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Low Frequency Waves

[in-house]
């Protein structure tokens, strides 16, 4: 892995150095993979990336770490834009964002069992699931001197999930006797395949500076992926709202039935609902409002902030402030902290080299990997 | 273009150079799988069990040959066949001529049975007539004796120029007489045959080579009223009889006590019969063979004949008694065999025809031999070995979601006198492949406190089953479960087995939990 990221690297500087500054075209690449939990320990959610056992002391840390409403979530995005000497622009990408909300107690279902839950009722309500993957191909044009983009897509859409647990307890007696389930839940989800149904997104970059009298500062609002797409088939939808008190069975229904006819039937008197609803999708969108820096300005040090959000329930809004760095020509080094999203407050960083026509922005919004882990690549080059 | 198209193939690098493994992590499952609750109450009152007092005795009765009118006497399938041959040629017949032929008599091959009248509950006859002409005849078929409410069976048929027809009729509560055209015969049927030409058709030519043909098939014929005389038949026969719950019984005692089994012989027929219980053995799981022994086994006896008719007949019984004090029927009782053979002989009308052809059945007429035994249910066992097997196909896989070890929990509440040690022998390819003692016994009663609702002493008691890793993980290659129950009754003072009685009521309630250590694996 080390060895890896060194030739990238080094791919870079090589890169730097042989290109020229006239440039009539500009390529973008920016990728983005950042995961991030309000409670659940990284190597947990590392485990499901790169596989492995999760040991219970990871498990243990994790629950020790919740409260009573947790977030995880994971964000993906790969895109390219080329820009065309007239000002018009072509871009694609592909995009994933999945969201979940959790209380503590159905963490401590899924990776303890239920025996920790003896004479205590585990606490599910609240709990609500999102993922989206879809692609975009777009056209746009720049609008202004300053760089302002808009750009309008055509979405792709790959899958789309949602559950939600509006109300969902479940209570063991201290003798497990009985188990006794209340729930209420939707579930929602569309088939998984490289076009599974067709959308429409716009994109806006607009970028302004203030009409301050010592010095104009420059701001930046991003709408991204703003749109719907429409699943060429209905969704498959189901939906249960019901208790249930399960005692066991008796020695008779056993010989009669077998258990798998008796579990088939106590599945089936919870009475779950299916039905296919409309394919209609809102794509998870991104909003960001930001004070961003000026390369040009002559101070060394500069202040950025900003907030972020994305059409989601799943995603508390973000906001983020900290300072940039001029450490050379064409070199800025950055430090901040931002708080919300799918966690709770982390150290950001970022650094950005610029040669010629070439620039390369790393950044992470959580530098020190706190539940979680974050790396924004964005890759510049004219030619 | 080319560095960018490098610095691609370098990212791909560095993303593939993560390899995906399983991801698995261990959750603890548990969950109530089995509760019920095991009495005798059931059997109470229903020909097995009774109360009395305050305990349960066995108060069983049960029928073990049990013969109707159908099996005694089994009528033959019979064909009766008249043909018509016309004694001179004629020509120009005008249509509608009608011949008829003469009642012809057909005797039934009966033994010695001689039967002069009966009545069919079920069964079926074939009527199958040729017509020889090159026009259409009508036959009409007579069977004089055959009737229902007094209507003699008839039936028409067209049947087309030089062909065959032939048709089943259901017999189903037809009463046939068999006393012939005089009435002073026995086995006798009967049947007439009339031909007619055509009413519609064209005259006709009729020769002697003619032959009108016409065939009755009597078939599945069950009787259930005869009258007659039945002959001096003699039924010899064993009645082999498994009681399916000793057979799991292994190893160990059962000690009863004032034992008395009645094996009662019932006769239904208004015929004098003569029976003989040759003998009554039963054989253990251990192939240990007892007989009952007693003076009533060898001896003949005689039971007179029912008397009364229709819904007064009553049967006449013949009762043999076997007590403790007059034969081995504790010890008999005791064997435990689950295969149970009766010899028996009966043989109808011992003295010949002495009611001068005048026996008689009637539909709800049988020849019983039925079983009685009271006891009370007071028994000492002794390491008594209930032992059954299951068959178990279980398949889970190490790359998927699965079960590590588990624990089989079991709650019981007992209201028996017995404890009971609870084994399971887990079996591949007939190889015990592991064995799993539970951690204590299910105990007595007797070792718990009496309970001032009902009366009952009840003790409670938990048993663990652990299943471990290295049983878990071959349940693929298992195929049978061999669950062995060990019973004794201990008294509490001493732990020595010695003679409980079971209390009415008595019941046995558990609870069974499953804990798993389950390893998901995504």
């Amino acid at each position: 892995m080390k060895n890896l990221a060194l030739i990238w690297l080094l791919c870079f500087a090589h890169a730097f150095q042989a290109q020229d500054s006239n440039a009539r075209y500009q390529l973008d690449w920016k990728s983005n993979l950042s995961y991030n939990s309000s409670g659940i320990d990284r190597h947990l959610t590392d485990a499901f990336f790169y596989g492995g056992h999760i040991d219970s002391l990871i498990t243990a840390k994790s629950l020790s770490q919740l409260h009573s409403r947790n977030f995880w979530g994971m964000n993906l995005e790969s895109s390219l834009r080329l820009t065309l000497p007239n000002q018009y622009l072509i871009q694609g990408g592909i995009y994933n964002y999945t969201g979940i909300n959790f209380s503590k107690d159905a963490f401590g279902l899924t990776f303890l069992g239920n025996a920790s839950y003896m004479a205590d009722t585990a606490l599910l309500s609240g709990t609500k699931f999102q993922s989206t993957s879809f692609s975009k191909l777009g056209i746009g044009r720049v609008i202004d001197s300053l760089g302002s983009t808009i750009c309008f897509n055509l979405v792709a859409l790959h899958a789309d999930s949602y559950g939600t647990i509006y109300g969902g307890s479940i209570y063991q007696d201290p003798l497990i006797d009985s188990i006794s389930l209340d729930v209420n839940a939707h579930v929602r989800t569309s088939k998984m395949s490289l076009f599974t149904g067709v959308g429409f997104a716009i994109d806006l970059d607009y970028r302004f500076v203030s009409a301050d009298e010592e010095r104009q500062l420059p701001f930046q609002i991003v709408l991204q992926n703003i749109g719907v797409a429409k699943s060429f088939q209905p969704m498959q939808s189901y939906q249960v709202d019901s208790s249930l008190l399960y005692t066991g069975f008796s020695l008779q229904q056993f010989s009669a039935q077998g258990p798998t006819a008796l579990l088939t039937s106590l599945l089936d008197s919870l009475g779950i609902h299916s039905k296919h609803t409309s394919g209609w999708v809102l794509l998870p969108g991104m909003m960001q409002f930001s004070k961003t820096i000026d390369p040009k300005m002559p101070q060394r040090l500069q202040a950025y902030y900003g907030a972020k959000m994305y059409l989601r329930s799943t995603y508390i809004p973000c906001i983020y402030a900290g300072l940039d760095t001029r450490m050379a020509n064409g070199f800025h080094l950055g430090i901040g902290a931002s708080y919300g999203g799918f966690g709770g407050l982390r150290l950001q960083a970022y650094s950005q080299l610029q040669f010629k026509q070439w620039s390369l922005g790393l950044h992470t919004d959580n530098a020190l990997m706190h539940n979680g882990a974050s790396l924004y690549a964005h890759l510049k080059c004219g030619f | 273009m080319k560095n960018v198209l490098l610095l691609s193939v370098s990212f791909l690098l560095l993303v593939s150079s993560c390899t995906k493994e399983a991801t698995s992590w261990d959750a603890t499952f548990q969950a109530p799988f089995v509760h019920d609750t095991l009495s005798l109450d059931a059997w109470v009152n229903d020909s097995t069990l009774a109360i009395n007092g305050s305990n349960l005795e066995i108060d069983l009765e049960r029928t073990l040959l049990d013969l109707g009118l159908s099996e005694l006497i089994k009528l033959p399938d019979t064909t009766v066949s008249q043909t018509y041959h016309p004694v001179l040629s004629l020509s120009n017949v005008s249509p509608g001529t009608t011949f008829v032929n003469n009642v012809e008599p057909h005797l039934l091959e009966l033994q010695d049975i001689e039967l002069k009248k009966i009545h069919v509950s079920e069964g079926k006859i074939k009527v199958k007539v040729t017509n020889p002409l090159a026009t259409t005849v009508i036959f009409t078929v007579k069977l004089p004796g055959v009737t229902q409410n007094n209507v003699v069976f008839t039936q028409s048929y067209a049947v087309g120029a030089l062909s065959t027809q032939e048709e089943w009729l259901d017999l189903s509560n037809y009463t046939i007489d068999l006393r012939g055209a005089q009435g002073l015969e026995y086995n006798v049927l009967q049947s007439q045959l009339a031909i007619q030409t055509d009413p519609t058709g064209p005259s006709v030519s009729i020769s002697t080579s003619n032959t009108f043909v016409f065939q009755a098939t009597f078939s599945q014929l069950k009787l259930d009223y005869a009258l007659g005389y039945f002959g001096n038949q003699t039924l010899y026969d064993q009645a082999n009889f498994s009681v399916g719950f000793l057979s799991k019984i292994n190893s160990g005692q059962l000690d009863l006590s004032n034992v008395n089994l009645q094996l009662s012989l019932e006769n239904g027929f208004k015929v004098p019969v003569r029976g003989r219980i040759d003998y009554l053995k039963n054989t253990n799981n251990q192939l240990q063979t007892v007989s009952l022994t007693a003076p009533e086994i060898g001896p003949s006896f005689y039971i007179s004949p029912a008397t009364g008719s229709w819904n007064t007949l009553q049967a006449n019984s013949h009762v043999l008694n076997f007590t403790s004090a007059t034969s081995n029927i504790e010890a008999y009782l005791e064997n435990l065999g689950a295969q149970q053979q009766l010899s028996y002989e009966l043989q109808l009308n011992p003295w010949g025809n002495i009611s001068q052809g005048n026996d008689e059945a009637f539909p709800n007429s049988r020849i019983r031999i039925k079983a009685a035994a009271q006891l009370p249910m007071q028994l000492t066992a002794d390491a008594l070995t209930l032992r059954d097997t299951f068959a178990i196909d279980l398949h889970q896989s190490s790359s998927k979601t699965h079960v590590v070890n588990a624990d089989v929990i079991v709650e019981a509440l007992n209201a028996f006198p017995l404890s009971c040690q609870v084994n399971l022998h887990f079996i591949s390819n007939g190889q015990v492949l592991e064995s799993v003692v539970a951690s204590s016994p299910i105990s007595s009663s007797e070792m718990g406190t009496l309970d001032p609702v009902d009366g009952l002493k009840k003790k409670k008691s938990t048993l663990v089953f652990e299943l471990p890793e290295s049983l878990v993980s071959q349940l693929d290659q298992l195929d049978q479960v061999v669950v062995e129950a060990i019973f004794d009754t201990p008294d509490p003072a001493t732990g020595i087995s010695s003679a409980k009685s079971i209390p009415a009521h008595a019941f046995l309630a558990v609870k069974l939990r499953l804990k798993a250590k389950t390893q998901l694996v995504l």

Last week in Vancouver I stopped at Ambleside Park on my way back to the hotel. It was late but I couldn't pass up an opportunity to get the full moon behind the bridge. I climbed down a rock and concrete barrier in total darkness to get my camera down close to the still waters of the bay. I started shooting and saw a ship approach the bridge. Perfect; a bridge, a moon, a ship; elements for a composition. From the ship's bow I couldn't tell how big it was as it slowly approached head on, then it turned slightly to head out to sea. It went under the bridge and I began to see it's profile, much bigger than I thought. As it came alongside I realized it was some type of a super-massive cargo ship, maybe seven hundred feet or longer. I watched in stunned awe as it passed slowly in the night with the low sound of the engines, hardly breaking a wake. Hardly. About a minute later the glassy still water started to move and large low frequency waves began to wash on shore. In effect a mini tsunami. The sound of the wave breaking along the entire length of the shore broke the silence as I grabbed my tripod and jumped for higher ground. Let's just say I was a little lucky. Perhaps there was no harm, but I left there a little shaken from the ordeal and wondering if I had let my enthusiasm overpower my better judgement.

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